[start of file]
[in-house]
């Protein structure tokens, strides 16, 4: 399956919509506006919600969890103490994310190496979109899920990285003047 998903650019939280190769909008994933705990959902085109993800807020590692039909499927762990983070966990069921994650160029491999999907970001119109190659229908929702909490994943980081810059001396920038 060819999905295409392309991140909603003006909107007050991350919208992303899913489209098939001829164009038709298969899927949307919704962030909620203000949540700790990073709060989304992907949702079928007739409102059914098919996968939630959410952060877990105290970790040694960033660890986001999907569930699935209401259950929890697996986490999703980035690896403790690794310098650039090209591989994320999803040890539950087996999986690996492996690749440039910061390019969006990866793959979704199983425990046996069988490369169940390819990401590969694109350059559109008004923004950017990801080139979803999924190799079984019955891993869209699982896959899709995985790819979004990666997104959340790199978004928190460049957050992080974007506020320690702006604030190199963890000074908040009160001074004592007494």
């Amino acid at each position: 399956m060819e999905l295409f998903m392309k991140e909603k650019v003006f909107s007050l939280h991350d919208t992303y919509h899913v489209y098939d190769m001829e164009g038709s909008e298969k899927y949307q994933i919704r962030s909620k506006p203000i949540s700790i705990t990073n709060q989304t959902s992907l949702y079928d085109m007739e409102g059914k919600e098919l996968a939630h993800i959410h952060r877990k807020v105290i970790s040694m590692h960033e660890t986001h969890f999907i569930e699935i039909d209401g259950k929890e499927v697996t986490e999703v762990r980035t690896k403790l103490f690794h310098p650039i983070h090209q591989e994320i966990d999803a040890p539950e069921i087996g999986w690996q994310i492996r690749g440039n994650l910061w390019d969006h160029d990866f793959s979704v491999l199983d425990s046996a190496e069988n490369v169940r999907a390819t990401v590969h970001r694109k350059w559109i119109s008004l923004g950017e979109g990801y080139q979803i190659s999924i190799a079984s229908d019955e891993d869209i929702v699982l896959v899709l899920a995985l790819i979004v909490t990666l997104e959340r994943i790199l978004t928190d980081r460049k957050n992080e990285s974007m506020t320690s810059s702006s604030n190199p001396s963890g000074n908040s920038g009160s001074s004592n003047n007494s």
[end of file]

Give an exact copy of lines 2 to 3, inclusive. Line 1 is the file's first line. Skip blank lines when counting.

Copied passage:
């Protein structure tokens, strides 16, 4: 399956919509506006919600969890103490994310190496979109899920990285003047 998903650019939280190769909008994933705990959902085109993800807020590692039909499927762990983070966990069921994650160029491999999907970001119109190659229908929702909490994943980081810059001396920038 060819999905295409392309991140909603003006909107007050991350919208992303899913489209098939001829164009038709298969899927949307919704962030909620203000949540700790990073709060989304992907949702079928007739409102059914098919996968939630959410952060877990105290970790040694960033660890986001999907569930699935209401259950929890697996986490999703980035690896403790690794310098650039090209591989994320999803040890539950087996999986690996492996690749440039910061390019969006990866793959979704199983425990046996069988490369169940390819990401590969694109350059559109008004923004950017990801080139979803999924190799079984019955891993869209699982896959899709995985790819979004990666997104959340790199978004928190460049957050992080974007506020320690702006604030190199963890000074908040009160001074004592007494």
């Amino acid at each position: 399956m060819e999905l295409f998903m392309k991140e909603k650019v003006f909107s007050l939280h991350d919208t992303y919509h899913v489209y098939d190769m001829e164009g038709s909008e298969k899927y949307q994933i919704r962030s909620k506006p203000i949540s700790i705990t990073n709060q989304t959902s992907l949702y079928d085109m007739e409102g059914k919600e098919l996968a939630h993800i959410h952060r877990k807020v105290i970790s040694m590692h960033e660890t986001h969890f999907i569930e699935i039909d209401g259950k929890e499927v697996t986490e999703v762990r980035t690896k403790l103490f690794h310098p650039i983070h090209q591989e994320i966990d999803a040890p539950e069921i087996g999986w690996q994310i492996r690749g440039n994650l910061w390019d969006h160029d990866f793959s979704v491999l199983d425990s046996a190496e069988n490369v169940r999907a390819t990401v590969h970001r694109k350059w559109i119109s008004l923004g950017e979109g990801y080139q979803i190659s999924i190799a079984s229908d019955e891993d869209i929702v699982l896959v899709l899920a995985l790819i979004v909490t990666l997104e959340r994943i790199l978004t928190d980081r460049k957050n992080e990285s974007m506020t320690s810059s702006s604030n190199p001396s963890g000074n908040s920038g009160s001074s004592n003047n007494s």